4cr plays – BlazBlue ClonePhantasma

by Antonio Garcia

In BlazBlue ClonePhantasma, you take control of one of twelve characters from the fighting series roster to fight dozens of clones of the rest of the characters, as you search for the reason why this is happening.

The game’s main rule is that you must knock out X number of enemies from the mini-arena in order to move on to the next level, and you must avoid being thrown off of the platform or you’ll lose a life. If this happens three times it is game over, but you can immediately continue and restart on the same level.

The controls are easy to learn; you move the characters with the analog stick, attack with the A button, do a different attack with the X button, and activate a super attack with the Y button. You can also jump with the B button, but this is only used for the final boss (more on that later).

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If you are damaged by enemies, or if you activate your super attack you’ll “level-up,” and this increases the strength of your attacks but it also makes it easier for enemies to knock you off of the platform. On top of that, if you’re hit by an enemy when you’re level 3, or if you activate your super attack, you’ll be dizzy for a few seconds; long enough for an enemy to send you flying into the void.

Every single level in the game feels exactly the same, save for a stair here, a wall there, or having a freaking train running in the middle of the level. But since the objective is always the same and the enemies behave the same (with some very easy A.I.), you’ll feel like you’re playing one long level until you reach the mid-boss or the final boss as you work your way through the game. Reaching those bosses is the only time you’ll have some extra “story interactions” but, unfortunately, they’re all variations of “are you real or a clone?,” and “Let’s fight… Because!” At least the mid-boss and boss are different for each character, but their behavior is still always the same. The final boss always grows into a giant, jumps around the arena a few times and then charges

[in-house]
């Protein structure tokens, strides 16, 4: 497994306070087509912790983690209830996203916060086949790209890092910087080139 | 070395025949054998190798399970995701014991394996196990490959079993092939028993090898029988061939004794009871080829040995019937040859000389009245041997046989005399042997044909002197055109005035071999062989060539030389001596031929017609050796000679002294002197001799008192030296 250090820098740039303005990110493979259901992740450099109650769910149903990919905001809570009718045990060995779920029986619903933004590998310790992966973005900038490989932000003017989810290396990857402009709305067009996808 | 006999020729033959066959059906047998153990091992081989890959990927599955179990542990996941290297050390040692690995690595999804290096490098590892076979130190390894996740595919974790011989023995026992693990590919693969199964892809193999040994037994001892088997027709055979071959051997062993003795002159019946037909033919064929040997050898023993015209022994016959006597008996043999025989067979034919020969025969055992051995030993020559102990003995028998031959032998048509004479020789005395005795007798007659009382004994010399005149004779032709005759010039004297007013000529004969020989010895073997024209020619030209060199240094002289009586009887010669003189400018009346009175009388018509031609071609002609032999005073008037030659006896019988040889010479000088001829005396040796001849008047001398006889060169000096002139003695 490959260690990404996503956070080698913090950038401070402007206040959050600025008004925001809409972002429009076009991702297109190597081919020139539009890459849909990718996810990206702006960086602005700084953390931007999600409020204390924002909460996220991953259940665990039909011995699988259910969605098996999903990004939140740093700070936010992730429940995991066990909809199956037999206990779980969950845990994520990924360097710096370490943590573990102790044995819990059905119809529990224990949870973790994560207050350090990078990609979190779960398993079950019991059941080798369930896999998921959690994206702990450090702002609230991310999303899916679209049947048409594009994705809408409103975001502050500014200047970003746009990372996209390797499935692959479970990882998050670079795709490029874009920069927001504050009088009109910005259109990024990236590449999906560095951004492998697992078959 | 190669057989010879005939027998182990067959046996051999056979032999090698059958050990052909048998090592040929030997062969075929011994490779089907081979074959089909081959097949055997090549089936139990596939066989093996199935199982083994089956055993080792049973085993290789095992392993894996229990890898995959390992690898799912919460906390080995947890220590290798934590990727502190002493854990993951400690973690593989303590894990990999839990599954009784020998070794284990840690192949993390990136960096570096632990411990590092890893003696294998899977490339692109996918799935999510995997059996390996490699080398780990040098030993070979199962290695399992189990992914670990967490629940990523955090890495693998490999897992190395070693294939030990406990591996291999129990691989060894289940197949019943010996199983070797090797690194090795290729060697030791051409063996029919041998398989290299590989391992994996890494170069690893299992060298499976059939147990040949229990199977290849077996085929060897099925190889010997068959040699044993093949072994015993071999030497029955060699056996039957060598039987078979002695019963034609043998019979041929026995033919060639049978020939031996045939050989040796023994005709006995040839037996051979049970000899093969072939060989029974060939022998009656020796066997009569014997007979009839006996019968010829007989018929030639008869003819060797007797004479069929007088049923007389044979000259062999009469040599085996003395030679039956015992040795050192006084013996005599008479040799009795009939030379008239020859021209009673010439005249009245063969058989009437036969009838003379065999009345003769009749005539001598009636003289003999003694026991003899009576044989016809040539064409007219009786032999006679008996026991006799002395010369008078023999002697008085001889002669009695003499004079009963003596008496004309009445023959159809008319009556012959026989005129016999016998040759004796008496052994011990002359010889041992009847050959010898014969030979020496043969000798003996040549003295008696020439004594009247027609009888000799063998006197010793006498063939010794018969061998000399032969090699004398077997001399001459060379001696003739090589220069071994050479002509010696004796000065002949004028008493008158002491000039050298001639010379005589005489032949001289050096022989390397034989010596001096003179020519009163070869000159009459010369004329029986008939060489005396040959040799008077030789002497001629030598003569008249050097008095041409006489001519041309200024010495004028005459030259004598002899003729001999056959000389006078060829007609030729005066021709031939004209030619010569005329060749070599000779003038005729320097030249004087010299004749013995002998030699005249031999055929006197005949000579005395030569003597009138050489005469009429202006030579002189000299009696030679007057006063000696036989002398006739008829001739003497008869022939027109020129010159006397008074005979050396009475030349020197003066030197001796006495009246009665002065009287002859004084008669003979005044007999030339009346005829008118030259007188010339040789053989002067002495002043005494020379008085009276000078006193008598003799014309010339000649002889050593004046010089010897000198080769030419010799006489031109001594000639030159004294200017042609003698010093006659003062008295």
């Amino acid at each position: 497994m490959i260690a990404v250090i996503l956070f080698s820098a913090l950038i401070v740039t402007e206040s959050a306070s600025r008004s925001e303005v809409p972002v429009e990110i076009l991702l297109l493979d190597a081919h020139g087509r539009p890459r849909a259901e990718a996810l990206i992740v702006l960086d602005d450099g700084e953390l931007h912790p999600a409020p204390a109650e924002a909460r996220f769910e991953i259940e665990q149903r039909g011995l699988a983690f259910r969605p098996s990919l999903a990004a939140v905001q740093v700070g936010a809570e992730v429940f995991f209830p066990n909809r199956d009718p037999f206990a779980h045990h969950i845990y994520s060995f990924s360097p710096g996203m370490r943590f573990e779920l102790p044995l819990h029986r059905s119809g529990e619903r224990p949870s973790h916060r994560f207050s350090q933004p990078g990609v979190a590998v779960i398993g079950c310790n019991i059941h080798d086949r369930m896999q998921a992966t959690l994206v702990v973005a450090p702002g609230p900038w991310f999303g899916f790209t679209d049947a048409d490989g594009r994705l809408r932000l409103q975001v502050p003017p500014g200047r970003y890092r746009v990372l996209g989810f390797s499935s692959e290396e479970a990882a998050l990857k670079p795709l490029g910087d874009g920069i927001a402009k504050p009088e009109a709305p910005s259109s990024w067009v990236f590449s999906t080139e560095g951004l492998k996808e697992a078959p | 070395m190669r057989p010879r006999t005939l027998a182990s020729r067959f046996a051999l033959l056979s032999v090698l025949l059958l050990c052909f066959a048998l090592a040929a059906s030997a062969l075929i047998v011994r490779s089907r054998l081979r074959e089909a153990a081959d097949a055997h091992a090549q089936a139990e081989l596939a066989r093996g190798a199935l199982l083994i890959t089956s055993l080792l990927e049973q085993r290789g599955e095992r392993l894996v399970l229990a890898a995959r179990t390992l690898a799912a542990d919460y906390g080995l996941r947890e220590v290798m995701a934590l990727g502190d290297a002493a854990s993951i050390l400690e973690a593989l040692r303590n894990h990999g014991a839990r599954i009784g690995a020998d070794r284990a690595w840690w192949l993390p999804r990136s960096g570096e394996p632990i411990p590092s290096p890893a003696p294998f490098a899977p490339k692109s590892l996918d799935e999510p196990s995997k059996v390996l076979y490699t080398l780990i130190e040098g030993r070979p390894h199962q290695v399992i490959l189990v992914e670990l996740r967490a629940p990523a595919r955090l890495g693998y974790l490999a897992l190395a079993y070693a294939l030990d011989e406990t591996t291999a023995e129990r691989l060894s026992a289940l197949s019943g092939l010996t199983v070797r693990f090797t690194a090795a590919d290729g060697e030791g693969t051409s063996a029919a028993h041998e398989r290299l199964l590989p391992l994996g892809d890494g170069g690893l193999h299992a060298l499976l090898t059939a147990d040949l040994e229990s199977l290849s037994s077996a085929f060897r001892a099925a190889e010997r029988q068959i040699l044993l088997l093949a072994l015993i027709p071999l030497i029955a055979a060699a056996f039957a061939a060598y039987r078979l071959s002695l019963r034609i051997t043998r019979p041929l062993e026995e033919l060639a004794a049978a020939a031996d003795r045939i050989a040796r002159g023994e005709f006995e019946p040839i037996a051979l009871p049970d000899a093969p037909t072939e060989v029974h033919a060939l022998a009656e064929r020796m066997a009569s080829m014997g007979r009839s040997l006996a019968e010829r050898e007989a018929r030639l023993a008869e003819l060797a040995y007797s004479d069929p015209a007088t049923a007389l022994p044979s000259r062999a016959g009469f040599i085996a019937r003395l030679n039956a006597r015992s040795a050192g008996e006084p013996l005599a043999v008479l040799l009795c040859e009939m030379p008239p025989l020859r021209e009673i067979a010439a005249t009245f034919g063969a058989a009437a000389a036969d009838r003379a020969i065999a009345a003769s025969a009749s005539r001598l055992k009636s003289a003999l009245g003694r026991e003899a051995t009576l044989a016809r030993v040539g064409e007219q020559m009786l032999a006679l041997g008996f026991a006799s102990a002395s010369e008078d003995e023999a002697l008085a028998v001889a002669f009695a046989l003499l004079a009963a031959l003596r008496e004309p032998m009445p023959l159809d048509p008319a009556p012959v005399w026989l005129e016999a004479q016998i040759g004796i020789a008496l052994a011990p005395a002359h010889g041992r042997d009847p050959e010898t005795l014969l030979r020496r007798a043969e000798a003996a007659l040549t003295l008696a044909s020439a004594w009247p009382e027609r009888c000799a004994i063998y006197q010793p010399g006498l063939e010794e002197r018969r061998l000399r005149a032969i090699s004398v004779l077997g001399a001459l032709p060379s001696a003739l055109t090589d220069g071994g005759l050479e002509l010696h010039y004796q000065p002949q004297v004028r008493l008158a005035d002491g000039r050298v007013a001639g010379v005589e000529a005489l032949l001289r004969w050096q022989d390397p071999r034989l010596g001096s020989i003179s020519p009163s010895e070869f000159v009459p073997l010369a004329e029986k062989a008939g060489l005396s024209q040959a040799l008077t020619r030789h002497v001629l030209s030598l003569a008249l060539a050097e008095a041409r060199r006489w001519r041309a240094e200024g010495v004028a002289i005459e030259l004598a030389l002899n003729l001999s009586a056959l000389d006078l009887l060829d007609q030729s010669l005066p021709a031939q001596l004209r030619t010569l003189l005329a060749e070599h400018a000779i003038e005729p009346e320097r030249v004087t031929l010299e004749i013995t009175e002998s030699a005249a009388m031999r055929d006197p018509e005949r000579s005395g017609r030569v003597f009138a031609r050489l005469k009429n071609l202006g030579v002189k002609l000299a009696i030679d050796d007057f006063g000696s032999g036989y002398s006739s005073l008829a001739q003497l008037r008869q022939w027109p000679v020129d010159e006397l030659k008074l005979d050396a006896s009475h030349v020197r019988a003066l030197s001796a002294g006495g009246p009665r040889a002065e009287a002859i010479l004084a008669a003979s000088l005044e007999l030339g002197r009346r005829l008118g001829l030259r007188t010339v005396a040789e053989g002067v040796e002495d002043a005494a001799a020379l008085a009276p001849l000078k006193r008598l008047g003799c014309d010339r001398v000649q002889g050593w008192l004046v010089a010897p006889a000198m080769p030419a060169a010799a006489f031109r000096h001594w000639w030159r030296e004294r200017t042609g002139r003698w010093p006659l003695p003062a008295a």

towards you for a one hit kill.

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And that’s it. It took me longer to download the game than it did to complete the level with Ragna, so I went back and gave the game another chance and finished it all over again with two more characters, but I was definitely not feeling what the game had to offer. The BlazBlue universe has a rich story that could have easily been adapted into a 2D beat-em-up, and the characters have great special and super attacks that could have made it possible to offer a handful of fighters that feel unique instead of twelve that all feel exactly the same.

BlazBlue ClonePhantasma had a lot of potential. A brawler with chibi versions of several of the BlazBlue cast certainly sounds like fun, but since this is not a proper beat-em-up, and the story is not even mildly appealing, the game wastes a great chance to do something cool and different and instead presents a short, boring game.

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